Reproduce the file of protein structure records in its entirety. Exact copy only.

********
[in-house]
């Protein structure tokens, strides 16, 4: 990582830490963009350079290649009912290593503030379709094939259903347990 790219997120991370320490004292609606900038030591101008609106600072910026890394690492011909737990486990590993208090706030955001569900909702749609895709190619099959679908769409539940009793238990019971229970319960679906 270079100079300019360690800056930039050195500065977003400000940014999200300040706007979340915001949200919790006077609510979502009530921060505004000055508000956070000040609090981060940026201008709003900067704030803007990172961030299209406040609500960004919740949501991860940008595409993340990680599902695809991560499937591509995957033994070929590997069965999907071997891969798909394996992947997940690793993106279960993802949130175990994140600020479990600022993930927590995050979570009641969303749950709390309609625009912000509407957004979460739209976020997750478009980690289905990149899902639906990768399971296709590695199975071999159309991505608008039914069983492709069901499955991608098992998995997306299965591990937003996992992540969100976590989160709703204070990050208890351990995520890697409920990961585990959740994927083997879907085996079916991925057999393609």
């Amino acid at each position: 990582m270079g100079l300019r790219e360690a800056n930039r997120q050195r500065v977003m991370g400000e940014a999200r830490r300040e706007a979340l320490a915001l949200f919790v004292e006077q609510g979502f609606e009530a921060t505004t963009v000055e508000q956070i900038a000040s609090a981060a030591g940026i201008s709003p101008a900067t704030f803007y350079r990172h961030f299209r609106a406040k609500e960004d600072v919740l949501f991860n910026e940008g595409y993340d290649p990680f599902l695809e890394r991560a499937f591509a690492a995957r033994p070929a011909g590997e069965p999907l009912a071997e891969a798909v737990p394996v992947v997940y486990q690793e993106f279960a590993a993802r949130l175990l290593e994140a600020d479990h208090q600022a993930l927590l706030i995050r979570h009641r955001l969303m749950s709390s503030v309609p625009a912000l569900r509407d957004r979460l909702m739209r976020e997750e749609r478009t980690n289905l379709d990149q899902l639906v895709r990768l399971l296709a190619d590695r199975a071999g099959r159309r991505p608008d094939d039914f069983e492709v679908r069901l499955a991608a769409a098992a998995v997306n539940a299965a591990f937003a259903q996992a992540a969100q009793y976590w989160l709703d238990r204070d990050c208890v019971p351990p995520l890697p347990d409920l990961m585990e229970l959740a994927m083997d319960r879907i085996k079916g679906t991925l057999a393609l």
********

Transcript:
[in-house]
């Protein structure tokens, strides 16, 4: 990582830490963009350079290649009912290593503030379709094939259903347990 790219997120991370320490004292609606900038030591101008609106600072910026890394690492011909737990486990590993208090706030955001569900909702749609895709190619099959679908769409539940009793238990019971229970319960679906 270079100079300019360690800056930039050195500065977003400000940014999200300040706007979340915001949200919790006077609510979502009530921060505004000055508000956070000040609090981060940026201008709003900067704030803007990172961030299209406040609500960004919740949501991860940008595409993340990680599902695809991560499937591509995957033994070929590997069965999907071997891969798909394996992947997940690793993106279960993802949130175990994140600020479990600022993930927590995050979570009641969303749950709390309609625009912000509407957004979460739209976020997750478009980690289905990149899902639906990768399971296709590695199975071999159309991505608008039914069983492709069901499955991608098992998995997306299965591990937003996992992540969100976590989160709703204070990050208890351990995520890697409920990961585990959740994927083997879907085996079916991925057999393609």
């Amino acid at each position: 990582m270079g100079l300019r790219e360690a800056n930039r997120q050195r500065v977003m991370g400000e940014a999200r830490r300040e706007a979340l320490a915001l949200f919790v004292e006077q609510g979502f609606e009530a921060t505004t963009v000055e508000q956070i900038a000040s609090a981060a030591g940026i201008s709003p101008a900067t704030f803007y350079r990172h961030f299209r609106a406040k609500e960004d600072v919740l949501f991860n910026e940008g595409y993340d290649p990680f599902l695809e890394r991560a499937f591509a690492a995957r033994p070929a011909g590997e069965p999907l009912a071997e891969a798909v737990p394996v992947v997940y486990q690793e993106f279960a590993a993802r949130l175990l290593e994140a600020d479990h208090q600022a993930l927590l706030i995050r979570h009641r955001l969303m749950s709390s503030v309609p625009a912000l569900r509407d957004r979460l909702m739209r976020e997750e749609r478009t980690n289905l379709d990149q899902l639906v895709r990768l399971l296709a190619d590695r199975a071999g099959r159309r991505p608008d094939d039914f069983e492709v679908r069901l499955a991608a769409a098992a998995v997306n539940a299965a591990f937003a259903q996992a992540a969100q009793y976590w989160l709703d238990r204070d990050c208890v019971p351990p995520l890697p347990d409920l990961m585990e229970l959740a994927m083997d319960r879907i085996k079916g679906t991925l057999a393609l």